In an action during the Battle of Passchendaele one hundred years ago today, the Wellington Infantry Battalion section led by former railwayman Corporal Leslie Wilton Andrew, aged just 20, was tasked with destroying an enemy machine-gun post.
He and his men duly completed that task but not before attacking and capturing another post, on his own initiative, and afterwards, with a comrade, advancing further to gather useful information about the German positions before returning to his unit.
In honour of his exceptional courage that day, Leslie Andrew was subsequently awarded the Victoria Cross, the highest military decoration awarded for “valour in the face of the enemy” to members of the Armed Forces of Commonwealth countries.
However, it would be a considerable under-statement to say merely that he showed valour in the face of the enemy. The citation for his award refers to “… most conspicuous bravery … cool daring, initiative and fine leadership, and his magnificent example was a great stimulant to his comrades.”
The VC is a very rare award. Although about 100,000 New Zealanders served overseas in the First World War, only 11 VCs were awarded to men serving in New Zealand forces. Leslie Andrew was one, and the only railwayman to be so honoured. But the then New Zealand Railways made an enormous contribution to the war effort, and I am sure that Leslie Andrew, an outstanding leader of men, would also be taking the lead today in recognising those of his Railways colleagues who served.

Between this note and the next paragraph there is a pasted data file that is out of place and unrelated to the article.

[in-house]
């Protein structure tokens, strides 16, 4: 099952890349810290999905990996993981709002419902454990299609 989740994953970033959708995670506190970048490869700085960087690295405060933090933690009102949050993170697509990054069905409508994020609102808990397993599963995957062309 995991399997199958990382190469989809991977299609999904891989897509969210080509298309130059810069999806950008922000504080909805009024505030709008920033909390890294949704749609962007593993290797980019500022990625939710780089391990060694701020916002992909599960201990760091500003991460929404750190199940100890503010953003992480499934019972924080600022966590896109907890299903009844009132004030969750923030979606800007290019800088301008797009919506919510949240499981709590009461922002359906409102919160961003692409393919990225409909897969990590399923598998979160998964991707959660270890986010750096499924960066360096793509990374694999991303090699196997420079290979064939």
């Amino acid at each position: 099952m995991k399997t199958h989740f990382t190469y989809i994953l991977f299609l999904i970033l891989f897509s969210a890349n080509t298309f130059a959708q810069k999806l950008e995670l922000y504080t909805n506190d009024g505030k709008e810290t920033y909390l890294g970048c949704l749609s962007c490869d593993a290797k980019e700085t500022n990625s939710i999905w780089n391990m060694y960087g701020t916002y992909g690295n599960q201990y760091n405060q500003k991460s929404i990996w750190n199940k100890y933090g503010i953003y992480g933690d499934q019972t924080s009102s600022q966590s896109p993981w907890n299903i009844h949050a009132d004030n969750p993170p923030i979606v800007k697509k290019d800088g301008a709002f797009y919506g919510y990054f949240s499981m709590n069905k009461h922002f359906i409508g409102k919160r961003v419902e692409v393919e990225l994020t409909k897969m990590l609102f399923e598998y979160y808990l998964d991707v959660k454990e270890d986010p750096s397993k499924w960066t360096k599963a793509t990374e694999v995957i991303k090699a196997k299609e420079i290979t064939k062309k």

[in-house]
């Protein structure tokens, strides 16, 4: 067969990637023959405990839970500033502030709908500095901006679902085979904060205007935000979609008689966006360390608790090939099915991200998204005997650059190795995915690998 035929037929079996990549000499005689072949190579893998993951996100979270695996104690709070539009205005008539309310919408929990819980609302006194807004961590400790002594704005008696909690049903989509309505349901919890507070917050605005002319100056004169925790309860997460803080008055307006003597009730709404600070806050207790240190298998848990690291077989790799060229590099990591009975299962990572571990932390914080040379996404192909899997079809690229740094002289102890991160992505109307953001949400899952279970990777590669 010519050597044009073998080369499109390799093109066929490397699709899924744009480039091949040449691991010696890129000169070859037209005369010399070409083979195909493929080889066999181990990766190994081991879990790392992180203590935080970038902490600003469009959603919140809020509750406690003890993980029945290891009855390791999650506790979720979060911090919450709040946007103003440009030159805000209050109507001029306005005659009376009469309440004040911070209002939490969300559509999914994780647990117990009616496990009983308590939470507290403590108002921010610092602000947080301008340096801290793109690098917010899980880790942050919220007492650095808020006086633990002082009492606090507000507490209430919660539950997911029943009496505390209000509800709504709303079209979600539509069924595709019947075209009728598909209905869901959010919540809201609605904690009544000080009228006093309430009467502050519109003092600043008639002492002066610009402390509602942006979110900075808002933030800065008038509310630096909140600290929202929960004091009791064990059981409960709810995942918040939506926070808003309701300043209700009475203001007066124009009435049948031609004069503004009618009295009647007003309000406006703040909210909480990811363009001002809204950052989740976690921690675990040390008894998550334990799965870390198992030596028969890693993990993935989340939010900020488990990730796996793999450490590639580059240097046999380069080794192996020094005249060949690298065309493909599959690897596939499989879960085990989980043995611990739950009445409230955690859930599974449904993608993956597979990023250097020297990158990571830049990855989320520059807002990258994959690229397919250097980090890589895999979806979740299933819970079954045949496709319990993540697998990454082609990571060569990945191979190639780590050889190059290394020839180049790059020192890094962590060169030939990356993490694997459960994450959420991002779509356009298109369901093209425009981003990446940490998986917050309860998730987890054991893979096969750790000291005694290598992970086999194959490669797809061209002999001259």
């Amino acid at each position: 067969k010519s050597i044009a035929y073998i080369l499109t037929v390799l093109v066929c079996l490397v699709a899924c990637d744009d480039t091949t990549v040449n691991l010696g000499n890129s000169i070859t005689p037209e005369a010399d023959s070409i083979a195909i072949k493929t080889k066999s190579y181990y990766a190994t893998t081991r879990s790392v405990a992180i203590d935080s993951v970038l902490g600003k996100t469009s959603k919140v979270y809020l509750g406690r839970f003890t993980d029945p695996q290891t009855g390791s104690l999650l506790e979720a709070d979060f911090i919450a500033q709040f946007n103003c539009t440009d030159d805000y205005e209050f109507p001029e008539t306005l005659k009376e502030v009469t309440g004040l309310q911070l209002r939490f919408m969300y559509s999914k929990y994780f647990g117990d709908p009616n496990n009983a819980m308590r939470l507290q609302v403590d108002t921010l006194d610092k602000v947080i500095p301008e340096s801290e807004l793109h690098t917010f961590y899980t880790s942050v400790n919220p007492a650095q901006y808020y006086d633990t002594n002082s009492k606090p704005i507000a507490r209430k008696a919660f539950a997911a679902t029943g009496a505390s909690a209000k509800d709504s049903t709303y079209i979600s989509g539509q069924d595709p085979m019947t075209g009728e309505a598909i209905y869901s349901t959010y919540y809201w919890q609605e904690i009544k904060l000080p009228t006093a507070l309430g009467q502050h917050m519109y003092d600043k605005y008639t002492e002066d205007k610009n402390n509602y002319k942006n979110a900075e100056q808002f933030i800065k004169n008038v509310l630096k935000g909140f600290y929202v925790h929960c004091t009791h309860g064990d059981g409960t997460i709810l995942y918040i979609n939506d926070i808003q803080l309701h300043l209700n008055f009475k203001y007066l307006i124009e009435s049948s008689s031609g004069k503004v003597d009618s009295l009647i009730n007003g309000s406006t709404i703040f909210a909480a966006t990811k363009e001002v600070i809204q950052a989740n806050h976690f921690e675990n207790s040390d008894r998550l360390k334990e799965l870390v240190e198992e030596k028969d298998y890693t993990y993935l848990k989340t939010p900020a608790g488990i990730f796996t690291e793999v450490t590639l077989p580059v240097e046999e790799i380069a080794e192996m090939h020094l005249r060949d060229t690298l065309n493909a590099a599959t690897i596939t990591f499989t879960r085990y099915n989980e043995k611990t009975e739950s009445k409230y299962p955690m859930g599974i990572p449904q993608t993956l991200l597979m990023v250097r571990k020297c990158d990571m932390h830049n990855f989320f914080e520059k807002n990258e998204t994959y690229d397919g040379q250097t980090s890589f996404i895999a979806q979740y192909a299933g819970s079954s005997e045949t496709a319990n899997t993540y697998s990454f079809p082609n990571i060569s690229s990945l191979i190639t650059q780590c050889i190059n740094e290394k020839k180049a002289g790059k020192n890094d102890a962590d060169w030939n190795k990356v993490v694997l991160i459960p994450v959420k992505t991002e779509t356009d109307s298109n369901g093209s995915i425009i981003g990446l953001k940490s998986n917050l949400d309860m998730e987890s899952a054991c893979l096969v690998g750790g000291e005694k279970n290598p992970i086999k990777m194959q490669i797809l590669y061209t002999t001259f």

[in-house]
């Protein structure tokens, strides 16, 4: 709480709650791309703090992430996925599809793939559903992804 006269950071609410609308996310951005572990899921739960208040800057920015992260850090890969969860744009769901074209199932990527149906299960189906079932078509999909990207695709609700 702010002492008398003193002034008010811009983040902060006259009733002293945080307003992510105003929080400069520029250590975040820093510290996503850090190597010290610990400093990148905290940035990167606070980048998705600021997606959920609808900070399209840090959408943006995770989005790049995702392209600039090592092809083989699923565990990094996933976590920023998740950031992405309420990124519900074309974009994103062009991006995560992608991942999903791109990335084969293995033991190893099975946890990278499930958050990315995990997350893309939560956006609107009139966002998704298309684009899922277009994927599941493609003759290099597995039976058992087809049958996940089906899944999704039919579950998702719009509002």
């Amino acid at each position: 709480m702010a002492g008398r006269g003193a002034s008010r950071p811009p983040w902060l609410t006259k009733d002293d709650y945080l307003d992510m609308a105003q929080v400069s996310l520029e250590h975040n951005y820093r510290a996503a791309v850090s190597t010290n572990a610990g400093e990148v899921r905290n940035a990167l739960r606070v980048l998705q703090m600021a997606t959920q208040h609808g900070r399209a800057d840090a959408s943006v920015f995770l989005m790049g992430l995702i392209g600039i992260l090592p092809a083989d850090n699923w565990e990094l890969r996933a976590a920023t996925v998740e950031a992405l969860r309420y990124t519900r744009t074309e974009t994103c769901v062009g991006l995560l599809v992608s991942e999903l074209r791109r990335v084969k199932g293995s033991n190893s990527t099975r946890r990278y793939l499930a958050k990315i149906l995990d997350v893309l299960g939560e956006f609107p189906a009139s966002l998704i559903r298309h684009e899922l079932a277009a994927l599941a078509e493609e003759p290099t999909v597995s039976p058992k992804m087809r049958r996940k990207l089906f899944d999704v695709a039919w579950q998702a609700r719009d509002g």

Those 100,000 Kiwis who served overseas included over 7,500 permanent and casual employees of New Zealand Railways, and at least 450 of them did not return – almost 40 per cent of its total 1914 workforce, and the greatest loss suffered by any New Zealand employer.
And whilst he was the only railwayman to receive the VC, he was not the only New Zealand Railways man whose bravery in that war was recognised. For example, a dozen officers won the Military Cross, 10 soldiers won the Distinguished Conduct Medal and for a staggering 67 men their courage was recognised by the award of the Military Medal. There were many other awards. The contribution made by New Zealand Railways, in a country of a little over a million people in total, was quite extraordinary, and standing here today in one of our country’s iconic railway stations, we honour that service.
Leslie Andrew’s own contribution to his country did not stop at war’s end in November 1918. It would be 35 years after the display of personal courage which earned him the highest possible recognition that his military career finally came to an honourable end.
After completing officer training in 1918, he was commissioned and went on to serve in many roles through to the beginning of the Second World War, in the early years of which he commanded the 22nd Battalion of the 2nd New Zealand Expeditionary Force and received another rare award, the Distinguished Service Order, for his leadership in the North African campaign as a brigade commander. After returning to New Zealand in 1942 he served as Fortress and Area Commander Wellington from 1943 to 1946 and also commanded the New Zealand contingent at the Victory Parade in London in 1946. He retired from the Army as a Brigadier in 1952.
We are here today to pay tribute to Corporal Andrew, or Brigadier Andrew if we wish to recognise his final rank and service in uniform, and amongst us are people representing many of the strands of his life. First and foremost, there are family members. The Deputy Chief of Army, Brigadier Chris Parsons, is here, representing not only the Army but all of the New Zealand Defence Force. KiwiRail Chief Executive Peter Reidy and Dr Murray King, representing the Rail Heritage Trust are here. And New Zealand’s only living VC winner, Willie Apiata, is here.